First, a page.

Leny Andrade, ‘first lady of Brazilian jazz,’ dies at 80
By Alex Williams
Leny Andrade, a Brazilian singer who earned an international following with her soulful fusion of samba, bossa nova and American jazz and whom Tony Bennett once called the Ella Fitzgerald of Brazil, died July 24 in Rio de Janeiro. She was 80.
Her death, in a hospital, from pneumonia, was confirmed in a statement by a Rio retirement home for artists where she was living. She had also been treated for Lewy body dementia.
Often referred to as “the first lady of Brazilian jazz,” Andrade (pronounced ahn-DRAH-jay) rose from the clubs of Rio, where she performed as a teenager, to forge a six-decade career, recording more than 35 albums as a pioneer of what she came to call bossa-jazz.
In 2007, Andrade won a Latin Grammy Award for “Ao Vivo,” a live album with celebrated Brazilian pianist César Camargo Mariano.
“Leny is one of the greatest improvisers in the world,” Bennett, who died last month, once said. “I love the way she sings. She is an original.”
Singing largely in Portuguese, Andrade brought a richness and emotional depth to icily cool bossa nova tracks, pulse-quickening sambas and soulful ballads, which she infused with a world-weary sultriness.
In a review of her American debut in 1983 at the Blue Note jazz club in New York, John S. Wilson of The New York Times praised the emotive power she brought to “Cantador,” a ballad in the intense Edith Piaf tradition. “Miss Andrade sings it in a darker, softer voice than Piaf’s,” he wrote, “with a dramatic effect that comes through even to a listener who doesn’t understand Portuguese.”
Andrade’s career took off in the United States in 1993 after she moved to New York, where she became a popular draw, performing at Birdland and other clubs, sometimes with Bennett and Liza Minnelli in the audience. The following year, she played at Lincoln Center as well as the Hollywood Bowl in Los Angeles.
Her voice, a deep, woody contralto with a seen-it-all air, carried a hint of a rasp from her long love affair with cigarettes. The overall effect could be mesmerizing.
“To describe Andrade as both the Sarah Vaughan and Ella Fitzgerald of bossa nova only goes so far in evoking a performer whose voice seems to contain the body and soul of Brazil,” Stephen Holden wrote when reviewing a 2008 New York club performance in the Times.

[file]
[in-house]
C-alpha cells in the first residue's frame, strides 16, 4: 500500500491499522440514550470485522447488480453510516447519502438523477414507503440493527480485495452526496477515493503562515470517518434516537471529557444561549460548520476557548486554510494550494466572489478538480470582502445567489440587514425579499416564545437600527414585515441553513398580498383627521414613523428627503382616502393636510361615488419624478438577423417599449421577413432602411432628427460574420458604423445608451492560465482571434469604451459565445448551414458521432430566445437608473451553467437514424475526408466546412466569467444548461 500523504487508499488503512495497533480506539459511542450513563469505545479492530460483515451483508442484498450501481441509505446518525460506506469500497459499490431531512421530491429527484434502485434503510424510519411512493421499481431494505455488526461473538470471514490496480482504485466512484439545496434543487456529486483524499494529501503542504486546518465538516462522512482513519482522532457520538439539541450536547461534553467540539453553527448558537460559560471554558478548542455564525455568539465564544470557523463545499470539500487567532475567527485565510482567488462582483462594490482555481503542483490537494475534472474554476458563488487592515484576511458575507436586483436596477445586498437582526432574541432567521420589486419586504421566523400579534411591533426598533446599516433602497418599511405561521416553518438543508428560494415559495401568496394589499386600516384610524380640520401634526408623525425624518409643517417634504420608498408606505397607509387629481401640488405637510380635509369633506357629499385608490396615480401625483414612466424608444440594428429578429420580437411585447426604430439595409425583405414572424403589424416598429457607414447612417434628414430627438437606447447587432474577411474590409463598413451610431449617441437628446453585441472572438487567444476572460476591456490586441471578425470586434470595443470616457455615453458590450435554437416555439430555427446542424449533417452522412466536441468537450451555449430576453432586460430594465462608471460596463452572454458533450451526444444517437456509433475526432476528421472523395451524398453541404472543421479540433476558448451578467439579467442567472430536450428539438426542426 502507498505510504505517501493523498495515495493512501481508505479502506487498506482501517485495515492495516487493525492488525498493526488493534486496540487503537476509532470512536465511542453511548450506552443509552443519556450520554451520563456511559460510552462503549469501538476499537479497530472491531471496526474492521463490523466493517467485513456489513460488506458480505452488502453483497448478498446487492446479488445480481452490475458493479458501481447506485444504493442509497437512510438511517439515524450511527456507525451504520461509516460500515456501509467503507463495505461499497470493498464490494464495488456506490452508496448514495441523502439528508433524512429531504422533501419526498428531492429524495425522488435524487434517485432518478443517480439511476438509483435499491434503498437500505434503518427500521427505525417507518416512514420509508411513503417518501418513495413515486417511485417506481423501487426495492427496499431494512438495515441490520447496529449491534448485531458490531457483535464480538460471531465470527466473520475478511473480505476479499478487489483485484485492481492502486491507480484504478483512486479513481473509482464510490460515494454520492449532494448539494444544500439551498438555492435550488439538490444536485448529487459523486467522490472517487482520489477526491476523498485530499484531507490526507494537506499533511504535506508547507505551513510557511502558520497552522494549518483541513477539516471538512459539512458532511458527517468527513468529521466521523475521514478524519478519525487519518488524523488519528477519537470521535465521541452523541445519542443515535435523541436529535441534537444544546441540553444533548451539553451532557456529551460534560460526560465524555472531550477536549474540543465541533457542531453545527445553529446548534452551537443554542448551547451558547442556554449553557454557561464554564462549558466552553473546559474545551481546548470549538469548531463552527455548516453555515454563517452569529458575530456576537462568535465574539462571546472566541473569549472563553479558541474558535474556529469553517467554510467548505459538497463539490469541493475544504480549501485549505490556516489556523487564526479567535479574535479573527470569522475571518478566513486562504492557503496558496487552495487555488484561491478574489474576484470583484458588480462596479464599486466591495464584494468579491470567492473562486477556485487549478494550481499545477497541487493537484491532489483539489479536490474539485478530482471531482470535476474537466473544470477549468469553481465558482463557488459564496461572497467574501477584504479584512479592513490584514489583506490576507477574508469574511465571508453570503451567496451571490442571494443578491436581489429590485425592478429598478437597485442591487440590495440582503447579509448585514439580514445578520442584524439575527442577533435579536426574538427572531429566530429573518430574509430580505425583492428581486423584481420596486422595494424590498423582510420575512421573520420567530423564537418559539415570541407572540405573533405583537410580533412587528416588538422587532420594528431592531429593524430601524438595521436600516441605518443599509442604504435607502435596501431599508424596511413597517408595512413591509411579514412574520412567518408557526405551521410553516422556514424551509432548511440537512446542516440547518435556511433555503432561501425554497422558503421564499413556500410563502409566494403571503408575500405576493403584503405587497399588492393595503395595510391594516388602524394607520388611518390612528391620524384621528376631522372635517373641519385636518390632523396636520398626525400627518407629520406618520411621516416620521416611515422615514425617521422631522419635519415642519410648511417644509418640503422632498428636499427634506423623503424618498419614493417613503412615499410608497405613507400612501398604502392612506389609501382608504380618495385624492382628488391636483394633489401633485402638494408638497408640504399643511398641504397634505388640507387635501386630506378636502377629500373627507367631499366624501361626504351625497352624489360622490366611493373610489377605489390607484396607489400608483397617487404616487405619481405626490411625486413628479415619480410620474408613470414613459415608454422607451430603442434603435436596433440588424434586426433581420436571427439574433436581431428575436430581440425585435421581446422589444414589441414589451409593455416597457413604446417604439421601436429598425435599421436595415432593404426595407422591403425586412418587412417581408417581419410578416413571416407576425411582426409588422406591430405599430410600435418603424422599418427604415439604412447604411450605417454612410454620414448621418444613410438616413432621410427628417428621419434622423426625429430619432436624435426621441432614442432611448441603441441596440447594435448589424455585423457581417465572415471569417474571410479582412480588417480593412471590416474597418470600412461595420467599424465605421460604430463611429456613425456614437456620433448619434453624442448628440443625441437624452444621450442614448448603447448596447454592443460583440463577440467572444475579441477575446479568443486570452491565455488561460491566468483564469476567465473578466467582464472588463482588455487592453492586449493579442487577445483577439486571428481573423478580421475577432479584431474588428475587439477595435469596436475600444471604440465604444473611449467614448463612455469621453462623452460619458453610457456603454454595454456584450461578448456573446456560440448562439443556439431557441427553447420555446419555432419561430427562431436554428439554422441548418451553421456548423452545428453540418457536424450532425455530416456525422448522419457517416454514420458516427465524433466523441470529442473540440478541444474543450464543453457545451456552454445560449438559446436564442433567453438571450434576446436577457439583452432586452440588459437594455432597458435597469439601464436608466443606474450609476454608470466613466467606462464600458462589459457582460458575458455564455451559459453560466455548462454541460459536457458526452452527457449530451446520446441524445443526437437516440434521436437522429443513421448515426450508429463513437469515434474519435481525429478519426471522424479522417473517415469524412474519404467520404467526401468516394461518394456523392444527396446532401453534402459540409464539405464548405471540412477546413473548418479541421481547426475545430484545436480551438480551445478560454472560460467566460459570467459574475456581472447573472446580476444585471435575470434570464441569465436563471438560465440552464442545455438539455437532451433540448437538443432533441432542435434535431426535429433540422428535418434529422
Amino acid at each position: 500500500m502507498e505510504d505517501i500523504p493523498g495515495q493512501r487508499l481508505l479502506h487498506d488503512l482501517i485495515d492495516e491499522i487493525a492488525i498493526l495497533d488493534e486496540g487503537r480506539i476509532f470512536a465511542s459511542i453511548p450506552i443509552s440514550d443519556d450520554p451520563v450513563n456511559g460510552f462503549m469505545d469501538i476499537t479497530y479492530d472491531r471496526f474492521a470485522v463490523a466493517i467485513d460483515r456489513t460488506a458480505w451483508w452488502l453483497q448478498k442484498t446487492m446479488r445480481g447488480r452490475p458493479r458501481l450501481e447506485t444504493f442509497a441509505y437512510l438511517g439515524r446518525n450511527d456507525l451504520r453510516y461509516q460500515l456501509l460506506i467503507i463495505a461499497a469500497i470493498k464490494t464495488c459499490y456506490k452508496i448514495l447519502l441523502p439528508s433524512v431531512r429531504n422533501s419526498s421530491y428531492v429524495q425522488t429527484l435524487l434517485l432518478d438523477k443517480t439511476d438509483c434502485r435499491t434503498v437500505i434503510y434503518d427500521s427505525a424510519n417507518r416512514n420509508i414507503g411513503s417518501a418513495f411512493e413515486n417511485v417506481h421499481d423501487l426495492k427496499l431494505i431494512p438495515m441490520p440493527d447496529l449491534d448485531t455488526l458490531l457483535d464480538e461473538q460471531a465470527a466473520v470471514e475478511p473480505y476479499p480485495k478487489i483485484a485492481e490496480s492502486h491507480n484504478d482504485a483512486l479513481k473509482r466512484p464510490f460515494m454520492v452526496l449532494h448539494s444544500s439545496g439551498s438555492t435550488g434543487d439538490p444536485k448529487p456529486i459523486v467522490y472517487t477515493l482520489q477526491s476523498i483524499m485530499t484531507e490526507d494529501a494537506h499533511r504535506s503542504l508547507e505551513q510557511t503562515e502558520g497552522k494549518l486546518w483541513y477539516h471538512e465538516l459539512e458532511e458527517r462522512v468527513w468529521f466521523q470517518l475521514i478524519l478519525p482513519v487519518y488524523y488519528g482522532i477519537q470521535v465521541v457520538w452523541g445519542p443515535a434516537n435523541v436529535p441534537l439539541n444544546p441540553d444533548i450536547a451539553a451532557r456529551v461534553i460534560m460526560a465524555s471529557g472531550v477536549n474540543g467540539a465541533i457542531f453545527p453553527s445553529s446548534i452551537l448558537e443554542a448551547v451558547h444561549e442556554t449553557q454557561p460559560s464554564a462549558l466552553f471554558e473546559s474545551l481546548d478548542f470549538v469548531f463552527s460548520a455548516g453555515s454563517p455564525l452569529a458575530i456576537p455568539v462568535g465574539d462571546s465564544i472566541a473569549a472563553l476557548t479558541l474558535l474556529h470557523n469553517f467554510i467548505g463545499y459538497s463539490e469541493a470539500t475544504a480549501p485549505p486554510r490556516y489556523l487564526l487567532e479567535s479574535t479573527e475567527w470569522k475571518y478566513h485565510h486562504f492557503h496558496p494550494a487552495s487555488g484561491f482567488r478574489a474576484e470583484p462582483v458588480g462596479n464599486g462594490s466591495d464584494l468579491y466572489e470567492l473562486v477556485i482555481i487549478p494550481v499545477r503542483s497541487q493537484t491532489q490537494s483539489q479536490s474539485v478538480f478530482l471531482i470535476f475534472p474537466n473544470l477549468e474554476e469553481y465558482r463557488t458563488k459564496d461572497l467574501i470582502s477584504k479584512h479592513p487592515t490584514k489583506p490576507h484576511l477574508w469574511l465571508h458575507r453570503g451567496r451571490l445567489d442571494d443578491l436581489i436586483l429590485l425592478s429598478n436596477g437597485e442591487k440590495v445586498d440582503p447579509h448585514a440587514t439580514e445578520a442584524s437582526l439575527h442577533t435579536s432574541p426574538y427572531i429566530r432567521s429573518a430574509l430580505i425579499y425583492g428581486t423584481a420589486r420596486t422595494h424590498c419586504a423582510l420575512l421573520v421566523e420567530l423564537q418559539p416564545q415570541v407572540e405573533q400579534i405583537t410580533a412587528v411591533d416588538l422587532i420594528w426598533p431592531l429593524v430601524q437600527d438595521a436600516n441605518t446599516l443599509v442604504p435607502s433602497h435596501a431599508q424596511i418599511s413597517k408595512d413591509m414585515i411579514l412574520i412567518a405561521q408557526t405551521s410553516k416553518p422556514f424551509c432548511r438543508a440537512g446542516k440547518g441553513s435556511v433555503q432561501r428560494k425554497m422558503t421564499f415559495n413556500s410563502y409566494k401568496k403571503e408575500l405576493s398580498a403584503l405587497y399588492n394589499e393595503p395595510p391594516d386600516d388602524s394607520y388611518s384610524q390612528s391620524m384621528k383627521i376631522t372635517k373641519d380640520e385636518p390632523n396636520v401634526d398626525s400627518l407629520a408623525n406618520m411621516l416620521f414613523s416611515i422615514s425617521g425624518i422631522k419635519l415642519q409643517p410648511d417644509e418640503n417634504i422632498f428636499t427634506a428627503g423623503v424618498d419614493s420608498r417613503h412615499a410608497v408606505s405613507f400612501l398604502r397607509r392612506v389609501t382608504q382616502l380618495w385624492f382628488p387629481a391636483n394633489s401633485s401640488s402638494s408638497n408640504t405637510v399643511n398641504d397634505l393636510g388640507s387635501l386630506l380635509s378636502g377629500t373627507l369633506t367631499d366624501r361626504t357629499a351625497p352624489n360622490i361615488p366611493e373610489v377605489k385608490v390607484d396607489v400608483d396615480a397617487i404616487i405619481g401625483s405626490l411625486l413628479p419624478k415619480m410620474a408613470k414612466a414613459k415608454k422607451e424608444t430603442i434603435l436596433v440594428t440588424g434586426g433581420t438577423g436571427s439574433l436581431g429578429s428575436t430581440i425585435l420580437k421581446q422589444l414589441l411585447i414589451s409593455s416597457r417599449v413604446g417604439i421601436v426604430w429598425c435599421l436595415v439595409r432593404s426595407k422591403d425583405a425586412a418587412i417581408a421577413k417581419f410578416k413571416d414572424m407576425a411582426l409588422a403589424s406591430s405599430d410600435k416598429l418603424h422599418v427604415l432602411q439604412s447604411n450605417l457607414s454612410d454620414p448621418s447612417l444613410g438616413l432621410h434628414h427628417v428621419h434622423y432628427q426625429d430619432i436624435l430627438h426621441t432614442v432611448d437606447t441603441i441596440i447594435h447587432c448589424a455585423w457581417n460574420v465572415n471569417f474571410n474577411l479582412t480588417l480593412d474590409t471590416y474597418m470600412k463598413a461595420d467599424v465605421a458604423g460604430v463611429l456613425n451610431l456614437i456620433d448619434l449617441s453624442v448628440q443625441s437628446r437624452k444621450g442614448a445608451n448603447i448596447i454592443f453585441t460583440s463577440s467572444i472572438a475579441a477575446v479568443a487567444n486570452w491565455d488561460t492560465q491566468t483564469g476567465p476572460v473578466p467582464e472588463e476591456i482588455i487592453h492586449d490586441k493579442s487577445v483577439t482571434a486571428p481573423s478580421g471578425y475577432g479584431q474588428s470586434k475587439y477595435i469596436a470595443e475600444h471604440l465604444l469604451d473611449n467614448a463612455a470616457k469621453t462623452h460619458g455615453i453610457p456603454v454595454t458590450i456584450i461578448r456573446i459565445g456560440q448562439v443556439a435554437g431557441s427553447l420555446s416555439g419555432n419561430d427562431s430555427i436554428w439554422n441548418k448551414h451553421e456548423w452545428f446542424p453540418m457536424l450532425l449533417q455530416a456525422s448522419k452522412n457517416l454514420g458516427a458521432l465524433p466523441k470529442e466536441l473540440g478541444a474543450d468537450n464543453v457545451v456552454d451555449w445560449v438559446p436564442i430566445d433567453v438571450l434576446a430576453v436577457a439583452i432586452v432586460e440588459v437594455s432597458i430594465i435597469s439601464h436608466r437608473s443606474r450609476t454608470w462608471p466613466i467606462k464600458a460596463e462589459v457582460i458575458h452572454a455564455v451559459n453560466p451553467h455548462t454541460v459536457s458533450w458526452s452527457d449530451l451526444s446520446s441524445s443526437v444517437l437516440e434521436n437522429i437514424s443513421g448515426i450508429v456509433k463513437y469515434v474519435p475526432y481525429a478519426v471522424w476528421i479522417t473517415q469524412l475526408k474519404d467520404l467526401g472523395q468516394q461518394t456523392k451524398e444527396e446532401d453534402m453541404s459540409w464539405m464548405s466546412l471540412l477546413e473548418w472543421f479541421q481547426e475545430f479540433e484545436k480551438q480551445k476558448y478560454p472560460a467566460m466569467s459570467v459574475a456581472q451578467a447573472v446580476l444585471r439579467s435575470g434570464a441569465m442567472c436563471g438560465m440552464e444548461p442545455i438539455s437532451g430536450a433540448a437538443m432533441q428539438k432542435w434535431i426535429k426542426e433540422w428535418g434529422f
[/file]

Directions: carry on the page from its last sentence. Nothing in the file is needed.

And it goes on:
“You may think you know ‘The Girl From Ipanema,’” he continued, but “you haven’t really absorbed it until you’ve heard Ms. Andrade sing it in Portuguese; disgorge might be a better word than sing, since, like everything else she performs, it seems to well up from the center of the earth.”
For Andrade, singing brought sustenance. “My soul is everything I can offer the public,” she said in a 2013 interview with the Brazilian music site Esquina Musical. “When I open my mouth, any pain goes away. I sing without fear. My friends and enemies embrace me.”
“When I sing,” she added, “I embark on a magic carpet out of here. I travel to Mars.”
Leny de Andrade Lima was born in Rio on Jan. 26, 1943. Her father, Luiz de Oliveira Lima, and mother, Ruth Couto de Andrade, divorced when Leny was young. She grew up in Méier, a neighborhood in the city’s North Zone, a hotbed of samba.
At the urging of her mother, Andrade studied classical piano and singing starting at age 6. She earned a scholarship to the Brazilian Conservatory of Music. Beethoven and Brahms, however, were not her destiny.
She became entranced with bossa nova (“new wave” in Portuguese), which fused traditional Brazilian rhythms with American jazz, as it emerged from the beaches of Brazil in the late 1950s. She was also influenced by the samba stylings of popular Brazilian singer Dolores Durán.
“I showed my piano diploma to my mother,” she said in a 2013 interview on Brazilian television, and told her, “‘Forget about opera, classical music. I will sing popular music — because of Dolores Durán.’”
Her professional career began at 15, performing at dances with bandleader Perminio Goncalves, chaperoned by her stepfather, Gustavo Paulo da Silva, since she was still a minor.
She later sang with the Sérgio Mendes Trio, a jazz combo, before Mendes took his detour to international pop stardom with his band Brasil 66. “He said he hated samba; he didn’t play it,” Andrade told Esquina Musical. “And I said the same about jazz. But we ended up giving in and mixing the two.”
She came to embrace jazz and its improvisational wordless singing style known as scat. (In his 1983 Times review, Wilson praised her scatting “agility that approaches Ella Fitzgerald.”)
In 1961, Andrade released her first album, “A Sensação,” for RCA, moodily drawing from the samba of an earlier era. She hit her stride two years later, fusing bossa nova with traditional jazz on “A Arte Maior de Leny Andrade,” on Polydor.
She was married briefly when she was younger and never had children. Information about survivors was not immediately available.
As a jazz singer, Andrade never enjoyed roaring commercial success, but that fact did not disturb her. “I don’t make music for the masses,” she told Esquina Musical. “They don’t have the ability to understand my work. Bad stuff is not in my repertoire.”